Philadelphia Premises Liability Attorneys

Call Our Firm for Premises Liability Lawsuit Help

Golomb Legal in Philadelphia is equipped to handle virtually any injury claim, lawsuit, or class action lawsuit for our clients, including complicated premises liability cases. You deserve to assume you’re in relative safety when on someone else’s property. When their negligence caused a hazard that resulted in your injury, it is only right that we hold them liable for your losses and damages. Trust our premises liability lawyers to help from the very beginning, so you can focus on resting and recovering.

Ask about starting a claim. Dial (215) 278-4449 to speak with a Philadelphia premises liability attorney.

Different Premises Liability Cases

The overall concept of premises liability law is that a property owner can be held liable for accidents that happen on their property due to a hazard or defect that reasonably should not have been there. At the least, if a hazard does exist, then the property owner is meant to warn visitors on the property, so they can use reasonable caution to avoid it. Each case will have its own specifics about what is considered “reasonable,” what should have been done to protect the visitor, and so on, though, so it is best to turn to a lawyer for help.

Our Philadelphia premises liability lawyers can help with cases that involve:

  • Slip and fall accidents: Countless premises liability cases are filed across the country each year after someone slips or trips on a hazard and falls, resulting in serious injuries. Slip and fall accidents are particularly dangerous for elders and people with pre-existing health conditions or injuries.
  • Dog bites: Dog owners should take reasonable steps to secure their pets in their properties and control the animal when visitors are there. If a dog bites someone, then the owner can be liable for the damages, even if that dog had never shown aggression before.
  • Negligent security: Certain property owners must take reasonable steps to secure the area and deter crime. For example, a music venue should use metal detectors and/or security staff at all entrances and exits. If a crime occurs on a property and the proprietor did not do enough to secure the area, then it could call for a negligent security/premises liability claim.
  • Toxic exposure: Hazardous materials must be stored and contained safely, and warning signs should be visible where needed. When hazardous substances are not stored correctly, it can put visitors at risk of toxic exposure. In some cases, an unsafe material can be so dangerous that incorrectly storing it causes people throughout a wide area to be exposed and suffer illnesses and injuries.
  • Attractive nuisance: Pennsylvania has an attractive nuisance law that requires homeowners to take reasonable steps to prevent children from entering their property if that property has something that would entice a child to trespass. For example, homeowners with swimming pools or trampolines must not allow children to enter their yards easily and unattended.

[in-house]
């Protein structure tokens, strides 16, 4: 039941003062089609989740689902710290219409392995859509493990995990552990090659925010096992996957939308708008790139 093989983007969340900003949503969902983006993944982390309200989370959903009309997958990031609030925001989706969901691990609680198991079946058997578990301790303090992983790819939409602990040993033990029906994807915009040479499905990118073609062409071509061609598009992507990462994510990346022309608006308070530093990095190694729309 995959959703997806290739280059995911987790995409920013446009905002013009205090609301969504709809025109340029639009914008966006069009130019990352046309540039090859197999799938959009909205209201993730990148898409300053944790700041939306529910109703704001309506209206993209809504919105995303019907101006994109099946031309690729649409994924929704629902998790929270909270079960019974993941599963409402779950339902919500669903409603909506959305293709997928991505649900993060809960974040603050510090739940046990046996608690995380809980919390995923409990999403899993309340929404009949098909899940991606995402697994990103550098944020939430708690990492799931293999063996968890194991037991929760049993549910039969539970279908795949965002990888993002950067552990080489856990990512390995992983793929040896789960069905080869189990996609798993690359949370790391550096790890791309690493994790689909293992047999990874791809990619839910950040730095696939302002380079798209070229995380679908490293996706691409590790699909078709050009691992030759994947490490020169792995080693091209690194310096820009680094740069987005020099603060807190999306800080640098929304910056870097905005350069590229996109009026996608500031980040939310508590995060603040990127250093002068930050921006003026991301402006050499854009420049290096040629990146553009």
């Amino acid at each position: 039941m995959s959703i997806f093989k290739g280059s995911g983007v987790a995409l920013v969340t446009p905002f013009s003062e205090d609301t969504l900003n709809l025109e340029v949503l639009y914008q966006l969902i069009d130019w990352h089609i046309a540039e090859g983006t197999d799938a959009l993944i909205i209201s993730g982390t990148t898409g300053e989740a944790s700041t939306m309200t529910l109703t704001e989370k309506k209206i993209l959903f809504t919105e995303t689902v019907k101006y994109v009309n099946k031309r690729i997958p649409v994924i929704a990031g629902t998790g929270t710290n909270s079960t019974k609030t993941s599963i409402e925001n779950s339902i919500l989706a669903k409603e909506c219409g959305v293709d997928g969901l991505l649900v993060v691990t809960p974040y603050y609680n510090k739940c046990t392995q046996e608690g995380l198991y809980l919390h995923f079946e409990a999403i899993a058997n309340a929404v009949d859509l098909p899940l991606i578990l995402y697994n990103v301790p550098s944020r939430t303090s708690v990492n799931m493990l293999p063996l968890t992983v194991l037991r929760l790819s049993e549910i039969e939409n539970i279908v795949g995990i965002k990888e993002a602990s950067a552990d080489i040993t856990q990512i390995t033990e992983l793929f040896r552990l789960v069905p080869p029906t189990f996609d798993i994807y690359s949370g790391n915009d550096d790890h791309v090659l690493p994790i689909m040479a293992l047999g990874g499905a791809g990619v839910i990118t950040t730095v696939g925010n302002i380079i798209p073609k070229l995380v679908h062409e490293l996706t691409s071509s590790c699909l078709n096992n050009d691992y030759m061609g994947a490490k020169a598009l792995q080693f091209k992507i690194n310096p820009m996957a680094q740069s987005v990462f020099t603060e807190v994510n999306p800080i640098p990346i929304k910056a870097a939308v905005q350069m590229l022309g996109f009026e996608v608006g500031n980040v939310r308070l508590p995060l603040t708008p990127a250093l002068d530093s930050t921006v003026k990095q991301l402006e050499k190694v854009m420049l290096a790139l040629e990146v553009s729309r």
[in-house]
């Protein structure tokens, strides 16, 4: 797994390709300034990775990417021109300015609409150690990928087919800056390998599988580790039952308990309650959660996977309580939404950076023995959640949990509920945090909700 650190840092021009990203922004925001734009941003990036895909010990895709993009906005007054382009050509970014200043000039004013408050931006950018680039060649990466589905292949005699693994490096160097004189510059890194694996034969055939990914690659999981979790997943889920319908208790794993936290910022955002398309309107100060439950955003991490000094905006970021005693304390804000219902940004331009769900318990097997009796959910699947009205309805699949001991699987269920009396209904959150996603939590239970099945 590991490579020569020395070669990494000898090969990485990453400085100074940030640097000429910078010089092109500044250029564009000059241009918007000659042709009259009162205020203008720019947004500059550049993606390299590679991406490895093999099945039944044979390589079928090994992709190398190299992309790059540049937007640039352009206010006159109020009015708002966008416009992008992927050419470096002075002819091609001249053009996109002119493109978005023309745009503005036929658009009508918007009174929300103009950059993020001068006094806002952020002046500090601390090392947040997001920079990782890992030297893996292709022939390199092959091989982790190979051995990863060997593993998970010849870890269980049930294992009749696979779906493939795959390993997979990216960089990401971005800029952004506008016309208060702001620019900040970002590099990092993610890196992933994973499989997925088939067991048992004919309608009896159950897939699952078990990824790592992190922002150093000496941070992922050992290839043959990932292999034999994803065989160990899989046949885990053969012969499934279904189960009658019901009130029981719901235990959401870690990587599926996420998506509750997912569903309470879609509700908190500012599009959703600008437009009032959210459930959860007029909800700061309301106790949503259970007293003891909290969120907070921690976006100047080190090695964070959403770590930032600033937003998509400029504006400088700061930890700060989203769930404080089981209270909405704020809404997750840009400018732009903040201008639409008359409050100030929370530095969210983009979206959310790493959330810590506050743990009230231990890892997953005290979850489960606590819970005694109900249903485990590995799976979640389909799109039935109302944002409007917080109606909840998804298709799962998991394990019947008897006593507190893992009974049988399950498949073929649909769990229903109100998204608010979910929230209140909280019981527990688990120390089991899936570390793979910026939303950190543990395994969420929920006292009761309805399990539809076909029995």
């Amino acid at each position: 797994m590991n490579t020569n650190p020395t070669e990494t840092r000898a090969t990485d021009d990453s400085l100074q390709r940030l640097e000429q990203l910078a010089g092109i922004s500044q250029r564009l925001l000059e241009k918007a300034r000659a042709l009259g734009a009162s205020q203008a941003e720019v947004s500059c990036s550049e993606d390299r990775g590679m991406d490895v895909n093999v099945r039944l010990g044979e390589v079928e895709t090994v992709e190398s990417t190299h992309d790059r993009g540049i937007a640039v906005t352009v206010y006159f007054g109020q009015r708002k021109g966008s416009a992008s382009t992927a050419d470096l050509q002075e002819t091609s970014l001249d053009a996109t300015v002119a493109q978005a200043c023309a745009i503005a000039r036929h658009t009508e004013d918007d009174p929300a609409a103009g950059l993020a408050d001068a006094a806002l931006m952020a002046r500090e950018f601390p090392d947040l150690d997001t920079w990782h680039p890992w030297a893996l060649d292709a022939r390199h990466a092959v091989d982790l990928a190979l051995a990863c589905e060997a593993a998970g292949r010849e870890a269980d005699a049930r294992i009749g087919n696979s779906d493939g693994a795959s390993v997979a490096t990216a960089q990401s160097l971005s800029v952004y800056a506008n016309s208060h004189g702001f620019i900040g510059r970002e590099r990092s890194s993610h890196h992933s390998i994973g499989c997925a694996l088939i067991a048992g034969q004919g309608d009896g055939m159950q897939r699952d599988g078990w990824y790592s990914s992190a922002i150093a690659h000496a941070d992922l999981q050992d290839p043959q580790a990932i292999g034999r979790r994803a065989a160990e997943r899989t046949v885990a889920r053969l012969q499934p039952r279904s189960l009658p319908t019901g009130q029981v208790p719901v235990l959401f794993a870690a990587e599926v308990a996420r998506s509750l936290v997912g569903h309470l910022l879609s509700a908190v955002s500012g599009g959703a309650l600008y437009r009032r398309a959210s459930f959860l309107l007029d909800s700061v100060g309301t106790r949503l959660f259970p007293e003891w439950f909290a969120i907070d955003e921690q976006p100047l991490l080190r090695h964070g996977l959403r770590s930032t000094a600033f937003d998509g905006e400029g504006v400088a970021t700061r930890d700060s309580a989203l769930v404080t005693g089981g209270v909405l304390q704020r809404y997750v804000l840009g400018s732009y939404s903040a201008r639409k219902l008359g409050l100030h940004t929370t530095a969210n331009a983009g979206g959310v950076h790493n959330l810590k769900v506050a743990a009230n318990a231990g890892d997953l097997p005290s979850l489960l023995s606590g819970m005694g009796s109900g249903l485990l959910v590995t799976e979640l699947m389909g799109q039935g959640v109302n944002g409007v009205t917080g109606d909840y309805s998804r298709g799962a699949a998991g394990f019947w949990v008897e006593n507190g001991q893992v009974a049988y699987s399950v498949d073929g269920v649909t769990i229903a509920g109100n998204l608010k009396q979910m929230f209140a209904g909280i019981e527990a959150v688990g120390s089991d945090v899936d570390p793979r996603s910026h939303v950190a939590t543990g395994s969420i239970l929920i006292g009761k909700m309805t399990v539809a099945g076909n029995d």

Types of Injured Visitors

A premises liability case is concerned about the rights owed to visitors who are injured on someone else’s property. It is important to note that there are multiple types of visitors, though. Not everyone who is on someone else’s property has the same extent of legal protections, which can complicate a premises liability case.

There are three main categories of visitors under premises liability law:

  • Invitee: An invitee is on the property for the benefit of the property owner or proprietor, usually in the lens of conducting a business transaction. The most common example of an invitee is a customer who has entered a store to make a purchase. Property owners owe the highest duty of care to invitees, which is often interpreted as addressing any hazards before visitors arrive.
  • Licensee: A licensee is on the property primarily for their own benefit, including for social interactions. The most common example of a licensee is a person who is visiting a friend’s home. Property owners owe a moderate duty of care to licensees, which is often interpreted as warning them of known or potential hazards before they can get too close to them.
  • Trespasser: A trespasser is on the property without permission or for criminal purposes, such as burglary or vandalization. Property owners owe a minimal duty of care to trespassers. For example, property owners should place clear warning signs of aggressive dogs on the property to deter burglars. It is also illegal to set dangerous traps in hopes of catching a trespasser.

Call Philadelphia’s Trusted Premises Liability Team

Do you need help making sense of your situation after you were hurt on someone else’s property anywhere in Philadelphia? Stop looking and start dialing (215) 278-4449 to connect with the premises liability lawyers of Golomb Legal. We’re here to help you understand and use your rights as an injured visitor, which could mean demanding significant compensation to make up for your serious injuries and related losses.

Talk to our team during a FREE consultationto learn more!

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